James Bartholomeusz responds to the terror attacks on the Charlie Hebdo magazine office in Paris.
Often, in the immediate aftermath of such moments, a strange quiet descends. A lot of people are saying a lot of things, but no one really seems able to a grasp on the event itself. It defies definition and compartmentalisation. There is fear, sympathy, anger – but most of all there is confusion. We struggle to comprehend how such a thing can have happened.
A deep sense of uncertainty is normal at times like these. And yet, it is such horrors that provide the greatest test of our principles. These are the moments at which those principles are either shown to be empty, impossible to maintain at a time of crisis, or else stand tall, emboldened by the trial.
Yesterday’s attack on the Charlie Hebdo office in Paris was more than a barbaric massacre of an unarmed group of people. It was a symbolic assault on liberty itself – on freedom of expression, on an open public sphere, on the power of words and images to engage and entertain. These are things the majority of us – not just in Europe, but across the world – value deeply, and the way in which they have been sullied rightly fills us with rage.
There are those who, whilst outwardly disgusted at these events, are even now looking for the best way to exploit the situation for darker purposes. There will undoubtedly be reprisals, rhetorical and violent, against Muslims who bear no greater allegiance to these assailants than anyone else, on the basis that they are convenient scapegoats for public anguish. If we value our liberty, we must oppose such machinations with utter contempt. If we concede that our Muslim compatriots are anything other than fellow Europeans and integral members of our society, if we separate them off as a threat to ‘our way of life’, then we have capitulated to terror – and we risk driving them into the welcoming arms of extremism. We cannot allow these extremist groups to threaten moves toward a properly inclusive society. Liberty is liberty for all, or it is not liberty.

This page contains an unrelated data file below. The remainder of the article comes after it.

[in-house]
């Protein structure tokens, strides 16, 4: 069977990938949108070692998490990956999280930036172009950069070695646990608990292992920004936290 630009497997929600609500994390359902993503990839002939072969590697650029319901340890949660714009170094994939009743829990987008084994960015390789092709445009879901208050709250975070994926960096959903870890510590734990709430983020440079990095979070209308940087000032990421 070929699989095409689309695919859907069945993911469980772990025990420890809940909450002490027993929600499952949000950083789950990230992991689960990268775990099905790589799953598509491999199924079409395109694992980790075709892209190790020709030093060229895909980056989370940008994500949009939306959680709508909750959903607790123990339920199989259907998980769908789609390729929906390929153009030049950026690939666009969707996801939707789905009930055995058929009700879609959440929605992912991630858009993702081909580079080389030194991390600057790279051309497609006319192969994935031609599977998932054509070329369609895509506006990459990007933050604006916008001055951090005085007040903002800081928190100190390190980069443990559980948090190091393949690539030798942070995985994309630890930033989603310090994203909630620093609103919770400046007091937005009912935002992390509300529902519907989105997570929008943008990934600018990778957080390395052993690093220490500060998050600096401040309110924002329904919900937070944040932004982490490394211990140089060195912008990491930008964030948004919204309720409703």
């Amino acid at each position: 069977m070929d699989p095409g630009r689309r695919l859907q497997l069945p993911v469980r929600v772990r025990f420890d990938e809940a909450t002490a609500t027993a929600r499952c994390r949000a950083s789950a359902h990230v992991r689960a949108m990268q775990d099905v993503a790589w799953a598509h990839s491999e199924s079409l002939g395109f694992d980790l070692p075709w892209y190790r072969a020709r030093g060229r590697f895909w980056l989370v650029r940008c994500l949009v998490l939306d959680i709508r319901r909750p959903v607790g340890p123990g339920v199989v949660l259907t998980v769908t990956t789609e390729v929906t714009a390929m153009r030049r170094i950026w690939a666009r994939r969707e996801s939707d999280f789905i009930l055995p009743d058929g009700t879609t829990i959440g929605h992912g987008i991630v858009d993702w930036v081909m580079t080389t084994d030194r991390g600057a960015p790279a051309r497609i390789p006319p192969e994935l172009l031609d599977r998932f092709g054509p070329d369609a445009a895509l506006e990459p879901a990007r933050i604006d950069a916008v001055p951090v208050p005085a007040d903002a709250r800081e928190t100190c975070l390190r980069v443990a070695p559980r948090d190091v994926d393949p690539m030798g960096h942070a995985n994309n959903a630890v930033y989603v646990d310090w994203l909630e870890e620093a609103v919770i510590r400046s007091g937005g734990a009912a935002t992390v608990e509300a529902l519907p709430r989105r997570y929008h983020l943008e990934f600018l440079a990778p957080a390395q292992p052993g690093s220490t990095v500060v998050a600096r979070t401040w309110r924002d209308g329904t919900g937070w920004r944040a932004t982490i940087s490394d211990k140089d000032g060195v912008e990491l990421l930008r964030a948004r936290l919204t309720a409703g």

Our thoughts are with the family and friends of the victims of this attack. We will continue to stand in solidarity with them through this most difficult of times. And, in the name of the fallen, we must safeguard our liberty all the more, opposing the spread of hatred and violence by any group in society.
We are all Europeans, and we are all Charlie.
Image: ‘Je suis Charlie’ courtesy of Wikimedia Commons.